Do I agree that they have a common thread? Absolutely. With France and California, it was about telling not just the story of change in a particular moment and a particular region. There was a broader meta-narrative, which was the broader, ambient change taking place in the wine world of the ‘90s and early aughts. Those were the years in which I was coming up in wine, and it was a weird time — the late-decadent phase and then [the] full decline of Parkerization, in part, but not just that. The end of the ‘90s, hence the end of the 20th century, brought wine to a place where technical acumen had resolved, or could resolve, most quality issues — not necessarily for the better. And the literalism of the Boomer era of wine criticism (sorry!) that Parker became a symbol of — a world driven by 100-point-scores, and hedonism for hedonism’s sake — had reached an event horizon. I tend to think of this as the end of wine’s modern era and the beginning of its postmodern era. Wine had to evolve, but it hadn’t yet figured out how to engage a next generation. Maybe it still hasn’t.

TERRY: Something I’d like to see more of is a deeper dive into the vacuum left in Parker’s wake. Not just in the sales-and-marketing sphere, but also dialectically. Because what I see is chaotic and often senseless.

JON: I’d like to see that too, and at times I’ve tried to poke at it. Indeed, when I began with PUNCH, my first column set the tenor by defining what I called “the new mainstream,” in which all the weird wines formerly on the fringe were now part of the conversation.


That said, I’ve given a lot of thought to why the Parker-ish era unfolded as it did, and what it means. It’s important to acknowledge that there was a good deal of chaos beforehand — chaos mixed with a good deal of clubbiness. So in their inception, at least, the power anchors of what I call the Big Flavor era were working to fix those things. They just ended up doing it in a way that was kind of reductivist.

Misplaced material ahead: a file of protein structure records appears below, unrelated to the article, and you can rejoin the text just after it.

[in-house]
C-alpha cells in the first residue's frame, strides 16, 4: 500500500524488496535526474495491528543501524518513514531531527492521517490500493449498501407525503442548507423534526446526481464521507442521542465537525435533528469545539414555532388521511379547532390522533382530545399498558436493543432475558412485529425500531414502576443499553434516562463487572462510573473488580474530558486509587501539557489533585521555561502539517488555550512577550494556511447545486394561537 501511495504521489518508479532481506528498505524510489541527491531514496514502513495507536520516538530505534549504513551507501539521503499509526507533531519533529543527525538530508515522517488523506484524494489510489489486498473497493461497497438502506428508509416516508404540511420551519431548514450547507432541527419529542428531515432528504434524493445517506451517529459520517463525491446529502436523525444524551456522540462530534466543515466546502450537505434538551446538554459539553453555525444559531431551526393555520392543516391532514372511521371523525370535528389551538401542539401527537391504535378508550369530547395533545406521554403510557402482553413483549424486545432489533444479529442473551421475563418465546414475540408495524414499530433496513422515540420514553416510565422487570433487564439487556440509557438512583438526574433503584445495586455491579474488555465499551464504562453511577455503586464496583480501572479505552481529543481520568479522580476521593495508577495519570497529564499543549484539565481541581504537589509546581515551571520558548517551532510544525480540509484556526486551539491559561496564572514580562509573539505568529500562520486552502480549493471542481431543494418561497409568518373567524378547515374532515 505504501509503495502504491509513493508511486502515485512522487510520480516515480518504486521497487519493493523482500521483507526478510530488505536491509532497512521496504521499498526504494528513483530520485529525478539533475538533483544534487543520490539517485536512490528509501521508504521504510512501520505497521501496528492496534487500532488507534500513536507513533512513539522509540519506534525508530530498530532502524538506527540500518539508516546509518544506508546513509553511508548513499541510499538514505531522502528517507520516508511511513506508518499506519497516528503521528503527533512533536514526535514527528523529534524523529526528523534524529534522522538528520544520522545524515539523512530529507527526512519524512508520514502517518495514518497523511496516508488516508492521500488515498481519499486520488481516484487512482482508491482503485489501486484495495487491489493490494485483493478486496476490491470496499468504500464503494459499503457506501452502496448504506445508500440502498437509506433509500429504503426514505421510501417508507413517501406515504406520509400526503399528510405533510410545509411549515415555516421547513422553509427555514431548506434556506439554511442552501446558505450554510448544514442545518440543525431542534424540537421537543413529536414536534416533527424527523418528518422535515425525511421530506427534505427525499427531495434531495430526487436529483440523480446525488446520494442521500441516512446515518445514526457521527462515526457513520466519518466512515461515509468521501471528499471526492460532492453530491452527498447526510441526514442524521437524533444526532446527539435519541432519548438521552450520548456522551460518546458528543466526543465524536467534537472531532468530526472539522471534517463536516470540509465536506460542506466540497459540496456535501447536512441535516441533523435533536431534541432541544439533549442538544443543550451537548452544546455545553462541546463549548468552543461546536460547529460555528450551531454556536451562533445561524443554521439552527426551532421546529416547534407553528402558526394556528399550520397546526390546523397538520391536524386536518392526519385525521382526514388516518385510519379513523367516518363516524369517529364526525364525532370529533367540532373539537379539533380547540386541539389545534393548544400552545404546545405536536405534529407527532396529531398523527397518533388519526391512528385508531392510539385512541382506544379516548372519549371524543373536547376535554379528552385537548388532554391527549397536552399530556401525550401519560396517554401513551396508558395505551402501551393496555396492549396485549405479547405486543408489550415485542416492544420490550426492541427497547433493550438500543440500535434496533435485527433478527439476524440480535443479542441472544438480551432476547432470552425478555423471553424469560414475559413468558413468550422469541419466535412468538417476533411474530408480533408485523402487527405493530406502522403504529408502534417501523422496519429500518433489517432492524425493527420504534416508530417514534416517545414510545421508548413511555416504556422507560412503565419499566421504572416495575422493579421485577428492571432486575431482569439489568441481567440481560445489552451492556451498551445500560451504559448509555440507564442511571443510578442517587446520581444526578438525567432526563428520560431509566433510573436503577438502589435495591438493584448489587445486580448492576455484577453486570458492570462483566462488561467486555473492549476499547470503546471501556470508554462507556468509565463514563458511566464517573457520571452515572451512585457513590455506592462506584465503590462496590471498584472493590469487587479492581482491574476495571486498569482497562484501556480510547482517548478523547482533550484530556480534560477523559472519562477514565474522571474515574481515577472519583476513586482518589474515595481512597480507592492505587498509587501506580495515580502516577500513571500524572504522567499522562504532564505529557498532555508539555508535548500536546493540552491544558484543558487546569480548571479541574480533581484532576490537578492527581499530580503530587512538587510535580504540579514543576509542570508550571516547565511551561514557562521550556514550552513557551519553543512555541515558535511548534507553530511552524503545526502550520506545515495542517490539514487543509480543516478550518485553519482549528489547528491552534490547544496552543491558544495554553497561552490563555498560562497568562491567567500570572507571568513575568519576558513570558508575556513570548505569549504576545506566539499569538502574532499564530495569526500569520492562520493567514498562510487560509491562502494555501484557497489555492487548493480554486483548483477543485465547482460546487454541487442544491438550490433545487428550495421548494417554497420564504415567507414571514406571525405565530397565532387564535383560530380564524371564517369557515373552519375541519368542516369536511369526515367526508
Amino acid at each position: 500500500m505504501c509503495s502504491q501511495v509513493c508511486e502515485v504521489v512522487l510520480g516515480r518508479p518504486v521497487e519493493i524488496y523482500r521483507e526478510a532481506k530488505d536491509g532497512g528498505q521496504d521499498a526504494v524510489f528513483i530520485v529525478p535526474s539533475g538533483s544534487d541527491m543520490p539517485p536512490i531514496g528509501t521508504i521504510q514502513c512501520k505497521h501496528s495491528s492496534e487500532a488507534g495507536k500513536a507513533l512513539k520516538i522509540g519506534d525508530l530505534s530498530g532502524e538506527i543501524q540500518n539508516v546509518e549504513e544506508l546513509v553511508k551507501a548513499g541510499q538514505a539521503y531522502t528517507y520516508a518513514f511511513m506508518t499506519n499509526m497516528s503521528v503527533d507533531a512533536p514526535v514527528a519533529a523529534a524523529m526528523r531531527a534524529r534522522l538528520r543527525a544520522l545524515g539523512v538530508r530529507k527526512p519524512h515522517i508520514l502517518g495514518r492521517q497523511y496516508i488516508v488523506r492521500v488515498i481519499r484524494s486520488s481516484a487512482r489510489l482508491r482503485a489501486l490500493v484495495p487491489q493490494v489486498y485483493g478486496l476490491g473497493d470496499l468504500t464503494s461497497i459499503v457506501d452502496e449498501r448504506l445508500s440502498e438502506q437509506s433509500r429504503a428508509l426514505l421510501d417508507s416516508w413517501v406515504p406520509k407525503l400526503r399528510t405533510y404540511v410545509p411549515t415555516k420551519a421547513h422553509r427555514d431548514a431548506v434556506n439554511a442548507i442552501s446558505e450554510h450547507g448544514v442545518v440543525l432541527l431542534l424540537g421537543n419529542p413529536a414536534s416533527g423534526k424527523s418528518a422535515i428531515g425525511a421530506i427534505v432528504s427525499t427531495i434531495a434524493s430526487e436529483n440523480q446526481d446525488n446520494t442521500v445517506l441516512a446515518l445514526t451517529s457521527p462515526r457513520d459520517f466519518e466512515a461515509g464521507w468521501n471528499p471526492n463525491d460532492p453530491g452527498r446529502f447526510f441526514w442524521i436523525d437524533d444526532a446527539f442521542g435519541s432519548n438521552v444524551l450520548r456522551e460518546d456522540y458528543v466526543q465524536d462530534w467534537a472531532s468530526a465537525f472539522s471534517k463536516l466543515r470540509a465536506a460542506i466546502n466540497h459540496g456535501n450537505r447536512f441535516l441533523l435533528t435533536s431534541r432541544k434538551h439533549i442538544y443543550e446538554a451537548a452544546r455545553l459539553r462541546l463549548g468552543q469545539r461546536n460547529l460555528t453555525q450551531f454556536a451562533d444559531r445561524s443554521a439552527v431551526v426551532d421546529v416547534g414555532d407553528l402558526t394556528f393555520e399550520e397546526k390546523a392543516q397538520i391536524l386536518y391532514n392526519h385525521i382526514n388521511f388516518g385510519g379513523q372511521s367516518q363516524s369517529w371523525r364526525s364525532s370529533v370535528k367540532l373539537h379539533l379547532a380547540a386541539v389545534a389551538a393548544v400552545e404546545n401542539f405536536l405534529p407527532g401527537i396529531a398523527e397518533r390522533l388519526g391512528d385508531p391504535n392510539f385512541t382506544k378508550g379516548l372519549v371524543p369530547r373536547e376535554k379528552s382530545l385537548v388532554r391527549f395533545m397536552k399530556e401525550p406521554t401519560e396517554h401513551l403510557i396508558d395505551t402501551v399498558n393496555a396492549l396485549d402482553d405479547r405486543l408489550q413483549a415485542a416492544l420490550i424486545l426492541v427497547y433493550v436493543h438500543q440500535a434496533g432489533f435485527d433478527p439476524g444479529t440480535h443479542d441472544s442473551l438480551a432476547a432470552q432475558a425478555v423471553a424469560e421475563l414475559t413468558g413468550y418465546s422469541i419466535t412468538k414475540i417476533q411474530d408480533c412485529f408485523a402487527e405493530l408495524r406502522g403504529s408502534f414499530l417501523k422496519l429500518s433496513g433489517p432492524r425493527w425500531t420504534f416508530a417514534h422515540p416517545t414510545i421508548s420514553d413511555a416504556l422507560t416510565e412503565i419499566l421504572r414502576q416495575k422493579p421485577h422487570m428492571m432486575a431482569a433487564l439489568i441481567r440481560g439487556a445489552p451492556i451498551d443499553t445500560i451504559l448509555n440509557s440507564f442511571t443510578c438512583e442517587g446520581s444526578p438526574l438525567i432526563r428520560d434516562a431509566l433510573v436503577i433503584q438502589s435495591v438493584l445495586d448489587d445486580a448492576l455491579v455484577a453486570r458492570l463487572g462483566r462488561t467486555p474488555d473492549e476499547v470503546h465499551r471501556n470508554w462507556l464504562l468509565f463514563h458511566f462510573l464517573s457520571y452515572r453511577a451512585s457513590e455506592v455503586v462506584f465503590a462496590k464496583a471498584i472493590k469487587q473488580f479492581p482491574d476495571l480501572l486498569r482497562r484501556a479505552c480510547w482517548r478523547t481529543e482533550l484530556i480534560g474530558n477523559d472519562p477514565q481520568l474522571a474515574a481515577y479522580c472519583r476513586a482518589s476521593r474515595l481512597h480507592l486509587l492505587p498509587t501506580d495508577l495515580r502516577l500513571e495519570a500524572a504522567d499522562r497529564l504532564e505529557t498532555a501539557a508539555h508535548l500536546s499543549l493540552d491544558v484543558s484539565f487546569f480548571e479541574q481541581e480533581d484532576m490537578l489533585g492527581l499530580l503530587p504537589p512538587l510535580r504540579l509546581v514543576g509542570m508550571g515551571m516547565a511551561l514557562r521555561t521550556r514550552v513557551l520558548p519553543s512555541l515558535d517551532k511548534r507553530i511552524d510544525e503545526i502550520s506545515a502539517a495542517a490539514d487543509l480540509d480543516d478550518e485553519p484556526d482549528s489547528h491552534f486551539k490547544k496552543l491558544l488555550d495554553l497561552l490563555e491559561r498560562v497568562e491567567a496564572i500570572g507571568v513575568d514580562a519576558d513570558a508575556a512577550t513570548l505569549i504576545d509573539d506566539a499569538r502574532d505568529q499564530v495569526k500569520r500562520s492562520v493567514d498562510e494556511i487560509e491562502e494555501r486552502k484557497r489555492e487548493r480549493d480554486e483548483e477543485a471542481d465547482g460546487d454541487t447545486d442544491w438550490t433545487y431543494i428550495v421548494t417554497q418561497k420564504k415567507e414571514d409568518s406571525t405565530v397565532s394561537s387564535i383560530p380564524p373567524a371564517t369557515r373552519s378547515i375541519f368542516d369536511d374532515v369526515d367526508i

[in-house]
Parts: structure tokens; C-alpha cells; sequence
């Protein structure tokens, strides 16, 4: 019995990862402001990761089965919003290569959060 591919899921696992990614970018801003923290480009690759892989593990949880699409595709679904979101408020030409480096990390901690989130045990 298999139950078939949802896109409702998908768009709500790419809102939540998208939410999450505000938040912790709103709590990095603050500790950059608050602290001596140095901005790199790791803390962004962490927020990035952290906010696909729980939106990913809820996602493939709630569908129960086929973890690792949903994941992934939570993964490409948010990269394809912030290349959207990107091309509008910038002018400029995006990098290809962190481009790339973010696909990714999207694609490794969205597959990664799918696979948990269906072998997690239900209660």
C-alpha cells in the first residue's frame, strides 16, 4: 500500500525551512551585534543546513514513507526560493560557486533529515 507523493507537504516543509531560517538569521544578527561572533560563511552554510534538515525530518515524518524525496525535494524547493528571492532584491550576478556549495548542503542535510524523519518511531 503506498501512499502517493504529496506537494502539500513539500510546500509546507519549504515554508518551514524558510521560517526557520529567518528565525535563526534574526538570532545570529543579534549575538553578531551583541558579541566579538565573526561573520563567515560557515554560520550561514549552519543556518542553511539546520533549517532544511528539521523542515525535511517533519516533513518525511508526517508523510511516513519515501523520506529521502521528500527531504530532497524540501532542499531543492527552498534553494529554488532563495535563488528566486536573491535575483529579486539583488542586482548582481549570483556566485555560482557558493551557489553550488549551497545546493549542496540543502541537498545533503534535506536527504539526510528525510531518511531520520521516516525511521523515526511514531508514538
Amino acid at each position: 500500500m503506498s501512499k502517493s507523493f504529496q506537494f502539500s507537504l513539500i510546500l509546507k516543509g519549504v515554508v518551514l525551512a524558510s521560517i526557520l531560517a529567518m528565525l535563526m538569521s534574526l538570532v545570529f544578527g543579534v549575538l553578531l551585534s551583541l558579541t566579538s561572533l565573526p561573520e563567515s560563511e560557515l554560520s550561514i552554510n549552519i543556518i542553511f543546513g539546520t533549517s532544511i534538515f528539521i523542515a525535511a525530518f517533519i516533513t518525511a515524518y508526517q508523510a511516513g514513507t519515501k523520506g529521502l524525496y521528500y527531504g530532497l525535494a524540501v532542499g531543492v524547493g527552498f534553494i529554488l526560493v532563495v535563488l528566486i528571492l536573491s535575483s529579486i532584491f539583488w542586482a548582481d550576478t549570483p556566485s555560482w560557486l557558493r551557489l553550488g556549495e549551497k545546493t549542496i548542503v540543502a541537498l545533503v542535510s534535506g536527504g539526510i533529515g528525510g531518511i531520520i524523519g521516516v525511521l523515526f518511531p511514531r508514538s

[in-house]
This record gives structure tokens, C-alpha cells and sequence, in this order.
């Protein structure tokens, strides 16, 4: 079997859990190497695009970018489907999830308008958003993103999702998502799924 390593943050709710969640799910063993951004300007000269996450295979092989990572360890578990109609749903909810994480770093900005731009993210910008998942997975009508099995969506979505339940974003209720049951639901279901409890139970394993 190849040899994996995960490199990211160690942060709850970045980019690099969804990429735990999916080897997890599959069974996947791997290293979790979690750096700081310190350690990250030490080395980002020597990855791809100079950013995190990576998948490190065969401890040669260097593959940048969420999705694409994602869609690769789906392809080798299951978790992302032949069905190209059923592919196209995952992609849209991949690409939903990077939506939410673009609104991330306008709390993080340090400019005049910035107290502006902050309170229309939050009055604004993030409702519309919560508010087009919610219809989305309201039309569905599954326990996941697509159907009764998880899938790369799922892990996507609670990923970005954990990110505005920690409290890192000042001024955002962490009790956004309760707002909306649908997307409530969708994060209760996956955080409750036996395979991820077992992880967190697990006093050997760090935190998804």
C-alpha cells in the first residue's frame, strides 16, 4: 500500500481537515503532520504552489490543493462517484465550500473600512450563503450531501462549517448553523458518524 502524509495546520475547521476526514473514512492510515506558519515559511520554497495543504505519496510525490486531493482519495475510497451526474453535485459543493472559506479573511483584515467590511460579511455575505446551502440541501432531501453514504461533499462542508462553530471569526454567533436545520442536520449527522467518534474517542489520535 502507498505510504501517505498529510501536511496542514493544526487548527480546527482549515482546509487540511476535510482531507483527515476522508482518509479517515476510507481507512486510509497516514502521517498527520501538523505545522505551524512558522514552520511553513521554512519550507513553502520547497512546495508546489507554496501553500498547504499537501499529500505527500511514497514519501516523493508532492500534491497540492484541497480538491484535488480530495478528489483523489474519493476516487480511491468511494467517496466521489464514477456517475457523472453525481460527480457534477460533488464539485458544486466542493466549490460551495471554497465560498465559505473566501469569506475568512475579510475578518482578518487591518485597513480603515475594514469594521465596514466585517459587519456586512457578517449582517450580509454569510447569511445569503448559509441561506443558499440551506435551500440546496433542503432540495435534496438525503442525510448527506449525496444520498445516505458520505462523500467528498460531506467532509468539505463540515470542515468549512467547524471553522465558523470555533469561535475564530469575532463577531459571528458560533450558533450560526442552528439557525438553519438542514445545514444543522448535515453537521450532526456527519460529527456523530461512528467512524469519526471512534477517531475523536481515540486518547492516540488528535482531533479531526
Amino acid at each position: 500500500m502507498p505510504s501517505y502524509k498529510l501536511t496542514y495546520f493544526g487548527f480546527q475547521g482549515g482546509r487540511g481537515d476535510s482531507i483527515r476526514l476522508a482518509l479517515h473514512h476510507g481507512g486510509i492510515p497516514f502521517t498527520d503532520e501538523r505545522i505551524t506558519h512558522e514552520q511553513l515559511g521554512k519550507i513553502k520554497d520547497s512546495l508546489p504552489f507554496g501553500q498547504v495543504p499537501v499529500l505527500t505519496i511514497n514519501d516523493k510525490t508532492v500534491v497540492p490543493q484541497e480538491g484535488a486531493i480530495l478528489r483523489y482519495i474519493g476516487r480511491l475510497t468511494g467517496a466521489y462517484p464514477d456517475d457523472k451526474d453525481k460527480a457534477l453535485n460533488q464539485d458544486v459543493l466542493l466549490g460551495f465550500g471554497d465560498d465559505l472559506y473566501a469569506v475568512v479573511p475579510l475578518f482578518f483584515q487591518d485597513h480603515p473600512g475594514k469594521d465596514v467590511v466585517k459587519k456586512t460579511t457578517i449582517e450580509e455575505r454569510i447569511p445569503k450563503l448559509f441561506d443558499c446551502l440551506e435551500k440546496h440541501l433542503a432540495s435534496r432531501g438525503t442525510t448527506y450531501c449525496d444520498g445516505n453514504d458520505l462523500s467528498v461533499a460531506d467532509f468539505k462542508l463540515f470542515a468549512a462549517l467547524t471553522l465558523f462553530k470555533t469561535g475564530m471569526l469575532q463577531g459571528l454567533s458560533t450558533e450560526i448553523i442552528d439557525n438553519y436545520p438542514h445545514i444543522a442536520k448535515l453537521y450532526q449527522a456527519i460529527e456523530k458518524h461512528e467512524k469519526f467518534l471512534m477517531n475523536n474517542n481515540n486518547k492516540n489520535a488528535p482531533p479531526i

These tensions revealed themselves more explicitly in The New Wine Rules. I wasn’t trying to tell a story about a specific place or specific people, but to capture this weird new postmodern wine world, to show how the very taxonomy of wine and our language for it, had evolved.

Does that make me a maverick? I guess so, with all respect to John McCain. An alternate interpretation would be that I was primed to be able to tell a different narrative about wine at the moment that different narrative became necessary.

TERRY: If you accept the moniker “maverick,” then would you take the next step to “contrarian?” Or are you merely a frustrated classicist?

JON: To answer two questions with another question: Is there a difference between being a contrarian against a world of pure relativism, one with no evolution of culture, and being a frustrated classicist?

OK, I’m being glib. But seriously, I’d argue that in a world — IN A WORLD! — where there are few real signposts for beauty and progress, those are two sides of the same coin. I used a slightly different term in The New French Wine: a neotraditionalist, which is what a lot of the vignerons in Burgundy and the Rhône and elsewhere have become. Their response to the end of modernism has been to see how a lot of the best traditions in wine were already discovered in the past, if perhaps imperfectly. So there’s a part of me that sees, through the momentary static, that the places and wines we love don’t exist in a vacuum. They are the product of a long history that was often warped and reinterpreted in those last few decades of the last century — the final gift, if you will, of wine’s modernist era.

All that said, I am surely a contrarian, and was born to it. My father prided himself on being one, and I absolutely picked that up as a kid. And there was a lot to put oneself in opposition to. In his case, it was the tension between being a rational capitalist, and what in New York was called a Ham Fish Republican, at a moment when the runaway greed of the 1980s and then the era of irrational exuberance basically upended the very notions of inherent value. And when I say contrarian, I mean, the man opened a stock brokerage literally a week before the October 1987 crash! So my upbringing was filled with a lot of discussion of how the free market, and so many American ideals, were being corrupted and destroyed by venal interests. And, yes, that again puts me in the category of both contrarian and frustrated classicist.